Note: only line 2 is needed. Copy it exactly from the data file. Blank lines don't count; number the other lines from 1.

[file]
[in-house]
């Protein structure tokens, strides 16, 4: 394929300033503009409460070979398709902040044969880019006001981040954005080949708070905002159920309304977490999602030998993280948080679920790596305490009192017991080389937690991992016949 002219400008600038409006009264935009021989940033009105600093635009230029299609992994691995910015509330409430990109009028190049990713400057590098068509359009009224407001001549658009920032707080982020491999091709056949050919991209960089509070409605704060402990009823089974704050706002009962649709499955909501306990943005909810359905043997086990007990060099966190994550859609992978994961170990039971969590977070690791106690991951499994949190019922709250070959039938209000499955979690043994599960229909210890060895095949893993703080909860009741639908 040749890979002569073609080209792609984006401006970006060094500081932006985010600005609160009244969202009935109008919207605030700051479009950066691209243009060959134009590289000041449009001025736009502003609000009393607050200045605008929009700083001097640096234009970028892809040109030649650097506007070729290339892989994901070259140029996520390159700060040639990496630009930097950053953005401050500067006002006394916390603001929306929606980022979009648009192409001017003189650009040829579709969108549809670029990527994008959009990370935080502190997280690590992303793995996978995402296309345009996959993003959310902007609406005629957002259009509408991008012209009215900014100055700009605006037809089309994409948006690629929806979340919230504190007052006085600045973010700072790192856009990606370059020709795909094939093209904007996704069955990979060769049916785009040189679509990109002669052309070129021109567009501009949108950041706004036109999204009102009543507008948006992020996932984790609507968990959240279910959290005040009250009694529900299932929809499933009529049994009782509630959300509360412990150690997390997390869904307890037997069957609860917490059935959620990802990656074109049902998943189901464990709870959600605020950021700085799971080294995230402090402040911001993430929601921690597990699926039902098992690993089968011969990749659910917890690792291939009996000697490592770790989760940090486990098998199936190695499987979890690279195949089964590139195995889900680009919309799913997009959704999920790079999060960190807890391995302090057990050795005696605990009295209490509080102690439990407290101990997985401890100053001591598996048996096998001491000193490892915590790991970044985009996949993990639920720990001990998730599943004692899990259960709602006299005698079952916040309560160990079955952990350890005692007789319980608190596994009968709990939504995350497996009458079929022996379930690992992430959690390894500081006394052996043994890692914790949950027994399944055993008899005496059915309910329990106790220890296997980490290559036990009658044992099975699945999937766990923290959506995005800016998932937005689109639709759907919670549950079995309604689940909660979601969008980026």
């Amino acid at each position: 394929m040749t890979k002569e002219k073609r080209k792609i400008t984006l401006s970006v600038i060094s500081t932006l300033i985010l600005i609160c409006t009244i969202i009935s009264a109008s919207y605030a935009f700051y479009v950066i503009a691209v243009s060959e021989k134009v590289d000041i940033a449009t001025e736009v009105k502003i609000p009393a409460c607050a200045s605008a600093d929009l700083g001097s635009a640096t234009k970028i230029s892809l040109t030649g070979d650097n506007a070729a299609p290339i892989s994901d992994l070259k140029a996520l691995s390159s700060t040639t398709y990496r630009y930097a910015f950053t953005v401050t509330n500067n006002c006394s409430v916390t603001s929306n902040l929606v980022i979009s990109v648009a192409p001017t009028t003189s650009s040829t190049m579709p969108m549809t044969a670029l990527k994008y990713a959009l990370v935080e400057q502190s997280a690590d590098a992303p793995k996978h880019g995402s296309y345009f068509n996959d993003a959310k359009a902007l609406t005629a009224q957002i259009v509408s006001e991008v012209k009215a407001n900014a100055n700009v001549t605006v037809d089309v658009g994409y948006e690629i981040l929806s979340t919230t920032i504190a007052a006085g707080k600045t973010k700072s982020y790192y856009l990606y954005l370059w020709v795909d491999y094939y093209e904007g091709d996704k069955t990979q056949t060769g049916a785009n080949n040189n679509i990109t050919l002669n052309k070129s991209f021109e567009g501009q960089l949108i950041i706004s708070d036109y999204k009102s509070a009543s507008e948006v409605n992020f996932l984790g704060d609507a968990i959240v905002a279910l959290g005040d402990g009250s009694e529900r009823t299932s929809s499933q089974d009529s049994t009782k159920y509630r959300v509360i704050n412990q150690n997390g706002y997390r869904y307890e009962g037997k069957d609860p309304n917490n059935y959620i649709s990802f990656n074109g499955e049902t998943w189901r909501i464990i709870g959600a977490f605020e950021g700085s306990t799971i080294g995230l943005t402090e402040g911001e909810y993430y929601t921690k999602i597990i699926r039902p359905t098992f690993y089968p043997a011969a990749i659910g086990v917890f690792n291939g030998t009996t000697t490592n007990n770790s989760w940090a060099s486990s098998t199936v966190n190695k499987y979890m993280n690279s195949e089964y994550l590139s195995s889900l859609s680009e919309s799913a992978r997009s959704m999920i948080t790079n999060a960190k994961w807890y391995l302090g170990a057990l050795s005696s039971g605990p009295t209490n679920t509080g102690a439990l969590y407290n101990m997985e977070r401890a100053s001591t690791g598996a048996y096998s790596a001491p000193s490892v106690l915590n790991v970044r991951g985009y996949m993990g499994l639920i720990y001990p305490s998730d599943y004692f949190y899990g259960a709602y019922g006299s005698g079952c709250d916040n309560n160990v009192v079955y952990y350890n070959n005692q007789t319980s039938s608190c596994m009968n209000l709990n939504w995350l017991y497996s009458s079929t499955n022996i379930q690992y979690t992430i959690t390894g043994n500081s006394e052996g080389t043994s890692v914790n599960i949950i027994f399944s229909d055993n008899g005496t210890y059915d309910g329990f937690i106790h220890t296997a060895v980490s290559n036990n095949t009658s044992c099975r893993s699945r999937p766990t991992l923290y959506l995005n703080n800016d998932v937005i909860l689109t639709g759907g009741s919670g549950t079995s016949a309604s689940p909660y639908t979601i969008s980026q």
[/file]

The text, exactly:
């Protein structure tokens, strides 16, 4: 394929300033503009409460070979398709902040044969880019006001981040954005080949708070905002159920309304977490999602030998993280948080679920790596305490009192017991080389937690991992016949 002219400008600038409006009264935009021989940033009105600093635009230029299609992994691995910015509330409430990109009028190049990713400057590098068509359009009224407001001549658009920032707080982020491999091709056949050919991209960089509070409605704060402990009823089974704050706002009962649709499955909501306990943005909810359905043997086990007990060099966190994550859609992978994961170990039971969590977070690791106690991951499994949190019922709250070959039938209000499955979690043994599960229909210890060895095949893993703080909860009741639908 040749890979002569073609080209792609984006401006970006060094500081932006985010600005609160009244969202009935109008919207605030700051479009950066691209243009060959134009590289000041449009001025736009502003609000009393607050200045605008929009700083001097640096234009970028892809040109030649650097506007070729290339892989994901070259140029996520390159700060040639990496630009930097950053953005401050500067006002006394916390603001929306929606980022979009648009192409001017003189650009040829579709969108549809670029990527994008959009990370935080502190997280690590992303793995996978995402296309345009996959993003959310902007609406005629957002259009509408991008012209009215900014100055700009605006037809089309994409948006690629929806979340919230504190007052006085600045973010700072790192856009990606370059020709795909094939093209904007996704069955990979060769049916785009040189679509990109002669052309070129021109567009501009949108950041706004036109999204009102009543507008948006992020996932984790609507968990959240279910959290005040009250009694529900299932929809499933009529049994009782509630959300509360412990150690997390997390869904307890037997069957609860917490059935959620990802990656074109049902998943189901464990709870959600605020950021700085799971080294995230402090402040911001993430929601921690597990699926039902098992690993089968011969990749659910917890690792291939009996000697490592770790989760940090486990098998199936190695499987979890690279195949089964590139195995889900680009919309799913997009959704999920790079999060960190807890391995302090057990050795005696605990009295209490509080102690439990407290101990997985401890100053001591598996048996096998001491000193490892915590790991970044985009996949993990639920720990001990998730599943004692899990259960709602006299005698079952916040309560160990079955952990350890005692007789319980608190596994009968709990939504995350497996009458079929022996379930690992992430959690390894500081006394052996043994890692914790949950027994399944055993008899005496059915309910329990106790220890296997980490290559036990009658044992099975699945999937766990923290959506995005800016998932937005689109639709759907919670549950079995309604689940909660979601969008980026």